The final option, capture foreground window with hotkey, lets you set a specific key to tell the Game Capture source which game you want to show up. This is very useful if you change games often during a stream, and you don't want to have to go back into the Game Capture properties every time to select your new game. The hotkey can be set under Settings -> Hotkeys once the Game Capture source is added to your scene.
There are several other options, and we'll give a short description of them. In general, the default options are sufficient for most applications and you should not change them unless you know why you need to, and understand what they mean. As always, if you have any questions, please stop by the forums or chat.
This source allows you to various image types to your scene. Most image formats are supported. Alpha channel support is also available where applicable.
The only options in Image Source are the path to the image, and unload image when not showing. This checkbox will unload the image from memory while it is not active, which can be useful if you have a large amount of images and few system resources available.
Image Source supports the following image formats: .bmp, .tga, .png, .jpeg, .jpg, and .gif.
The Image Slide Show Source allows you to add multiple images that will rotate through as a slide show. To use this source, click the + sign to add either individual files or directories to be loaded. Once you have all the images you want, you can configure how you want them to display.
Image Slide Show Source supports the following image formats: .bmp, .tga, .png, .jpeg, .jpg, and .gif.
This source type will allow you to use the digital green screen features of an Intel RealSense camera. RealSense cameras have a combination of a normal camera, infrared lasers, and an infrared camera to map the space in front of your PC and detect which parts of the video can be removed in a green screen effect. There is no configuration necessary for this source, simply add the source, pick your camera, and watch the magic!
Media source is a great option to add all sorts of different media types to your stream. The currently supported file types are:
Simple click the Browse button to select your file, or uncheck the "Local file" box to allow a URL or other remote location to be added. For remote files, the URL/path goes in Input, and generally Input Format can be left blank.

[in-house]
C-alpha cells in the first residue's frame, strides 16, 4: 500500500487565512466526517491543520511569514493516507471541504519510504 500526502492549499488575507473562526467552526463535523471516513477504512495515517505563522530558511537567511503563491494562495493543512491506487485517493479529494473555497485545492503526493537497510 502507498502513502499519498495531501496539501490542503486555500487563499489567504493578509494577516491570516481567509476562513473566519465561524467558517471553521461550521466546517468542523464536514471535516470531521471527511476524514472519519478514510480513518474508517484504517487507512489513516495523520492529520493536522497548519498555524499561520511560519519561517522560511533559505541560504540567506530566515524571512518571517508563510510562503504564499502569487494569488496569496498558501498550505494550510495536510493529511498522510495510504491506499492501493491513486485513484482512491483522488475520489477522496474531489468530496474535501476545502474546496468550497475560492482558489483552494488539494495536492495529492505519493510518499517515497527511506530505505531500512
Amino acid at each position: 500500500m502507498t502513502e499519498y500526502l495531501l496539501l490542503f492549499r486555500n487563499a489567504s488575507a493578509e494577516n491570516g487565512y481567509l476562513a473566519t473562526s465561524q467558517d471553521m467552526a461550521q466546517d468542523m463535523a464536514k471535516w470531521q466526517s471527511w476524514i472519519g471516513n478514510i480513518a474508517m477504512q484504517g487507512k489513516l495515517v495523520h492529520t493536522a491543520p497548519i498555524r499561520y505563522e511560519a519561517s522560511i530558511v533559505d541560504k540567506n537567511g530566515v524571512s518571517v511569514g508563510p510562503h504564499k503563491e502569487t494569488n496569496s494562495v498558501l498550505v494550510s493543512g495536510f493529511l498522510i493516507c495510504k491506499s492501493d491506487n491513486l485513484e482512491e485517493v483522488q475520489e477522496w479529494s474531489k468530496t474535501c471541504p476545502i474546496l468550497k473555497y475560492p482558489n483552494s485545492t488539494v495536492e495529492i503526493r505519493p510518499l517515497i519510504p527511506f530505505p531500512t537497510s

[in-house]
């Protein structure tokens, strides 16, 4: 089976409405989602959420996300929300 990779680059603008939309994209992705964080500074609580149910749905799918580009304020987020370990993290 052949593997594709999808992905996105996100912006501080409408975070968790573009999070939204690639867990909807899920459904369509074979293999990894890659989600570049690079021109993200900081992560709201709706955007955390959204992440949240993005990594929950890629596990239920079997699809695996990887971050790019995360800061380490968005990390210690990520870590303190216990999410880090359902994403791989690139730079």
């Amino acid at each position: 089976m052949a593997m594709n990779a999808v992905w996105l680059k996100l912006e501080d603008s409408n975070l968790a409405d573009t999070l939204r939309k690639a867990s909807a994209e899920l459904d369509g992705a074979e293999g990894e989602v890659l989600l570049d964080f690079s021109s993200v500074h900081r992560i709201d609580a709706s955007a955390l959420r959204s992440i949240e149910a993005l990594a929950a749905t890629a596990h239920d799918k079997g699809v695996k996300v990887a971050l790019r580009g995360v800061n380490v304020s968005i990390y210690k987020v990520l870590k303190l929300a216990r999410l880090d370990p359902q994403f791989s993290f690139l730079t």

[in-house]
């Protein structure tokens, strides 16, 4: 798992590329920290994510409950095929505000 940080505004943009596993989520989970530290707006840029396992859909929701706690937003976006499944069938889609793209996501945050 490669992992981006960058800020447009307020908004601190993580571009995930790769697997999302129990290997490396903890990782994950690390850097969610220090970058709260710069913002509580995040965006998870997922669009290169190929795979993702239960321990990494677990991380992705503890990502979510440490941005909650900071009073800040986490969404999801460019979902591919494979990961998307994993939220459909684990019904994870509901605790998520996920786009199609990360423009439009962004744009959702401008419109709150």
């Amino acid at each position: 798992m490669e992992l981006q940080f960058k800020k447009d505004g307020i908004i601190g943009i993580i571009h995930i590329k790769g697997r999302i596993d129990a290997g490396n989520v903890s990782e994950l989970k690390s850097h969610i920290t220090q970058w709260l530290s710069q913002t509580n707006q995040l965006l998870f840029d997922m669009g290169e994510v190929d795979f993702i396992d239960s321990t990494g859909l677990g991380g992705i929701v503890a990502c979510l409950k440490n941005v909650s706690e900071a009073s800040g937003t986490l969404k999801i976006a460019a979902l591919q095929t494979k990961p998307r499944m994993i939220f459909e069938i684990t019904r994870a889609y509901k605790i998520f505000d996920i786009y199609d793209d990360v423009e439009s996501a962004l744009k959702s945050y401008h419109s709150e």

Once the file has been selected, there are only a few options that would need to be looked at.
This Source is often overlooked, and while one of the simplest in function, it can allow for some of the most powerful functionality in OBS Studio. Since all Scenes are considered Sources, you can add an entire Scene as a Source anywhere you want.
For example, this can allow you to create a static overlay that you want to use in every Scene, called Overlay. In several other scenes, let's say Main and Game, you can add the Overlay Scene. If any changes are necessary to any of the Sources in Overlay, you can just update them it will be updated everywhere else. This is just one of many examples on how this Source type can be used!
Text source can allow you to add simple text renders to your stream or recording layout. To get going, most of the default settings will be fine (except maybe the colors), and you can just type what you want your text to say in the field labeled "Text."
If you want to load the text from a file, simple check the "Read from file" checkbox, and select the file that has the text you want to read in it. The file must be UTF-8 (most default text files will be), and the file will be reloaded on save. This means you can edit the file and it will automatically update.
Once the text is present, there are quite a few options for styling it. You can:
Similar to Media Source, you can add video and other media files to this source to be played in your scenes. This source type will use the VLC libraries for extended media support over the built-in Media Source. It requires that VLC be installed on your system to show up as an available source in OBS. If you are using 64bit OBS, you must install 64bit VLC and if you are using 32bit OBS, you must install 32bit VLC.
To add files, click the + sign to browse to your file, directory, or URL that you wish to add. If you add multiple, they will be played in the order they were added. If Loop playlist is checked, the playlist will start over once the end is reached.
The Visibility behavior drop down menu allows you to choose how visibility affects playback of the files. They should be self-explanatory.
The Video Capture Device Source allows you to add a variety of video devices, including but not limited to webcams and capture cards. On Windows, for a device to work with OBS the drivers needs to support DirectShow output. Since DirectShow is the standard output format for Windows, there's a good chance that this is what your device outputs. All major webcams and capture cards support DirectShow and will work with OBS.
To add your device, simply add the Source, open the properties and select your device from the Device drop down list.
You then have several options to configure it:
Window Capture allows you to capture a specific window and its contents. The advantages to using this source over Display Capture is that only the selected window will be shown, even if there are other windows in front of it (WIN7 NOTE: Having Aero disabled can interfere with this functionality.).
List of currently deprecated sources. Sources listed here should not be used unless aboslutely necessary, and are only left in for backwards compatibility reasons.